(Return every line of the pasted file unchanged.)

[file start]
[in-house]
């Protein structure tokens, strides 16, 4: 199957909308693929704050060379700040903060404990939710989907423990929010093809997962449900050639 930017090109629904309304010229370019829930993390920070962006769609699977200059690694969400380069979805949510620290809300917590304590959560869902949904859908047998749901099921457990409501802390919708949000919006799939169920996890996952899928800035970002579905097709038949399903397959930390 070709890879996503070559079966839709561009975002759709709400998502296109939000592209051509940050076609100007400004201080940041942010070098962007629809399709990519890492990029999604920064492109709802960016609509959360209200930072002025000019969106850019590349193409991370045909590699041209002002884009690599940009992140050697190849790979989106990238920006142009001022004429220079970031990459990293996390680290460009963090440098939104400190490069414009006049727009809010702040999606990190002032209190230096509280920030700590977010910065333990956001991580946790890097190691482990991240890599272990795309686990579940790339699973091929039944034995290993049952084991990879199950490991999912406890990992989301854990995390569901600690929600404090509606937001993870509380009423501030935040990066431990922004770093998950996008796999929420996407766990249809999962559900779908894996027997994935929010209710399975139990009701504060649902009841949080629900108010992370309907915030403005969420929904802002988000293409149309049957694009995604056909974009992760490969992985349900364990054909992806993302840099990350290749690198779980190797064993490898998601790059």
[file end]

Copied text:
[in-house]
């Protein structure tokens, strides 16, 4: 199957909308693929704050060379700040903060404990939710989907423990929010093809997962449900050639 930017090109629904309304010229370019829930993390920070962006769609699977200059690694969400380069979805949510620290809300917590304590959560869902949904859908047998749901099921457990409501802390919708949000919006799939169920996890996952899928800035970002579905097709038949399903397959930390 070709890879996503070559079966839709561009975002759709709400998502296109939000592209051509940050076609100007400004201080940041942010070098962007629809399709990519890492990029999604920064492109709802960016609509959360209200930072002025000019969106850019590349193409991370045909590699041209002002884009690599940009992140050697190849790979989106990238920006142009001022004429220079970031990459990293996390680290460009963090440098939104400190490069414009006049727009809010702040999606990190002032209190230096509280920030700590977010910065333990956001991580946790890097190691482990991240890599272990795309686990579940790339699973091929039944034995290993049952084991990879199950490991999912406890990992989301854990995390569901600690929600404090509606937001993870509380009423501030935040990066431990922004770093998950996008796999929420996407766990249809999962559900779908894996027997994935929010209710399975139990009701504060649902009841949080629900108010992370309907915030403005969420929904802002988000293409149309049957694009995604056909974009992760490969992985349900364990054909992806993302840099990350290749690198779980190797064993490898998601790059």